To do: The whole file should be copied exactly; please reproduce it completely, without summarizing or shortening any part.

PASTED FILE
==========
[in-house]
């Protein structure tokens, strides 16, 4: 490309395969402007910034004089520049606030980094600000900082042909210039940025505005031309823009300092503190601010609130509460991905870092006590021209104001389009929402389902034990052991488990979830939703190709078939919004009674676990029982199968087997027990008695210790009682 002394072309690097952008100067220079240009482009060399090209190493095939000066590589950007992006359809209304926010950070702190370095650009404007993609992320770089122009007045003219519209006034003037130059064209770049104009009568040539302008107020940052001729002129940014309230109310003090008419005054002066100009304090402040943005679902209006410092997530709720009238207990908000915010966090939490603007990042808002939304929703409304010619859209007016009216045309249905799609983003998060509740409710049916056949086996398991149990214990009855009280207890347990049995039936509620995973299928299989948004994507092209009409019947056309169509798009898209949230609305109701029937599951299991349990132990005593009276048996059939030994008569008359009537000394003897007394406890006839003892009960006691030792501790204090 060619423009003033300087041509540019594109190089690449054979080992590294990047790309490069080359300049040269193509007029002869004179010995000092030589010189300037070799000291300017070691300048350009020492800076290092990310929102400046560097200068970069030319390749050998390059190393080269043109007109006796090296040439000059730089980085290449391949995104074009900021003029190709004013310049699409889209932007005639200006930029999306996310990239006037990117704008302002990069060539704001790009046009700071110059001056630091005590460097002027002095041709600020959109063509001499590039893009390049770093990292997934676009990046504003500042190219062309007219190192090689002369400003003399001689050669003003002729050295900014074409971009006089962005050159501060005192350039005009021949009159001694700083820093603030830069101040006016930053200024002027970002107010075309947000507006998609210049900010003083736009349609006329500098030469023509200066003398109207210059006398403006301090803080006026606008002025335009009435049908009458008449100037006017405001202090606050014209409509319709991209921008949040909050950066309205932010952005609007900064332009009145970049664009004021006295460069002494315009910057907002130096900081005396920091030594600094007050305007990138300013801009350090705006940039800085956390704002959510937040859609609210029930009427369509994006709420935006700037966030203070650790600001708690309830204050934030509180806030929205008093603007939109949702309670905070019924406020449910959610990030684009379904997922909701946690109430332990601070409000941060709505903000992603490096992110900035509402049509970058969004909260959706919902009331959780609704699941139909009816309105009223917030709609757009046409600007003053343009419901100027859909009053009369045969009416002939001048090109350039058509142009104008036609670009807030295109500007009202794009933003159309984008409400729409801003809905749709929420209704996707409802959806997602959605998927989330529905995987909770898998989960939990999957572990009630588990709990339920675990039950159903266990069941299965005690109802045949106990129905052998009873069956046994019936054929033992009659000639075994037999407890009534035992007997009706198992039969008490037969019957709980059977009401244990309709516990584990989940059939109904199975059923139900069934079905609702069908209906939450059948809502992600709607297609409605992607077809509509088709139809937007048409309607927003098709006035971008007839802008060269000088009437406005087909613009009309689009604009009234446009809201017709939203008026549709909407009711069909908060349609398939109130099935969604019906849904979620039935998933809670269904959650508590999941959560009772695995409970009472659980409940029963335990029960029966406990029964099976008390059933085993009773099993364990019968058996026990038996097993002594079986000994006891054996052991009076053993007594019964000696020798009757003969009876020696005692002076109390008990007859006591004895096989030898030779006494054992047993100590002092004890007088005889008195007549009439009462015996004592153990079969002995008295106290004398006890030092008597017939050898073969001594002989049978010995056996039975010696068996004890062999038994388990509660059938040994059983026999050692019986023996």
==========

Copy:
[in-house]
């Protein structure tokens, strides 16, 4: 490309395969402007910034004089520049606030980094600000900082042909210039940025505005031309823009300092503190601010609130509460991905870092006590021209104001389009929402389902034990052991488990979830939703190709078939919004009674676990029982199968087997027990008695210790009682 002394072309690097952008100067220079240009482009060399090209190493095939000066590589950007992006359809209304926010950070702190370095650009404007993609992320770089122009007045003219519209006034003037130059064209770049104009009568040539302008107020940052001729002129940014309230109310003090008419005054002066100009304090402040943005679902209006410092997530709720009238207990908000915010966090939490603007990042808002939304929703409304010619859209007016009216045309249905799609983003998060509740409710049916056949086996398991149990214990009855009280207890347990049995039936509620995973299928299989948004994507092209009409019947056309169509798009898209949230609305109701029937599951299991349990132990005593009276048996059939030994008569008359009537000394003897007394406890006839003892009960006691030792501790204090 060619423009003033300087041509540019594109190089690449054979080992590294990047790309490069080359300049040269193509007029002869004179010995000092030589010189300037070799000291300017070691300048350009020492800076290092990310929102400046560097200068970069030319390749050998390059190393080269043109007109006796090296040439000059730089980085290449391949995104074009900021003029190709004013310049699409889209932007005639200006930029999306996310990239006037990117704008302002990069060539704001790009046009700071110059001056630091005590460097002027002095041709600020959109063509001499590039893009390049770093990292997934676009990046504003500042190219062309007219190192090689002369400003003399001689050669003003002729050295900014074409971009006089962005050159501060005192350039005009021949009159001694700083820093603030830069101040006016930053200024002027970002107010075309947000507006998609210049900010003083736009349609006329500098030469023509200066003398109207210059006398403006301090803080006026606008002025335009009435049908009458008449100037006017405001202090606050014209409509319709991209921008949040909050950066309205932010952005609007900064332009009145970049664009004021006295460069002494315009910057907002130096900081005396920091030594600094007050305007990138300013801009350090705006940039800085956390704002959510937040859609609210029930009427369509994006709420935006700037966030203070650790600001708690309830204050934030509180806030929205008093603007939109949702309670905070019924406020449910959610990030684009379904997922909701946690109430332990601070409000941060709505903000992603490096992110900035509402049509970058969004909260959706919902009331959780609704699941139909009816309105009223917030709609757009046409600007003053343009419901100027859909009053009369045969009416002939001048090109350039058509142009104008036609670009807030295109500007009202794009933003159309984008409400729409801003809905749709929420209704996707409802959806997602959605998927989330529905995987909770898998989960939990999957572990009630588990709990339920675990039950159903266990069941299965005690109802045949106990129905052998009873069956046994019936054929033992009659000639075994037999407890009534035992007997009706198992039969008490037969019957709980059977009401244990309709516990584990989940059939109904199975059923139900069934079905609702069908209906939450059948809502992600709607297609409605992607077809509509088709139809937007048409309607927003098709006035971008007839802008060269000088009437406005087909613009009309689009604009009234446009809201017709939203008026549709909407009711069909908060349609398939109130099935969604019906849904979620039935998933809670269904959650508590999941959560009772695995409970009472659980409940029963335990029960029966406990029964099976008390059933085993009773099993364990019968058996026990038996097993002594079986000994006891054996052991009076053993007594019964000696020798009757003969009876020696005692002076109390008990007859006591004895096989030898030779006494054992047993100590002092004890007088005889008195007549009439009462015996004592153990079969002995008295106290004398006890030092008597017939050898073969001594002989049978010995056996039975010696068996004890062999038994388990509660059938040994059983026999050692019986023996």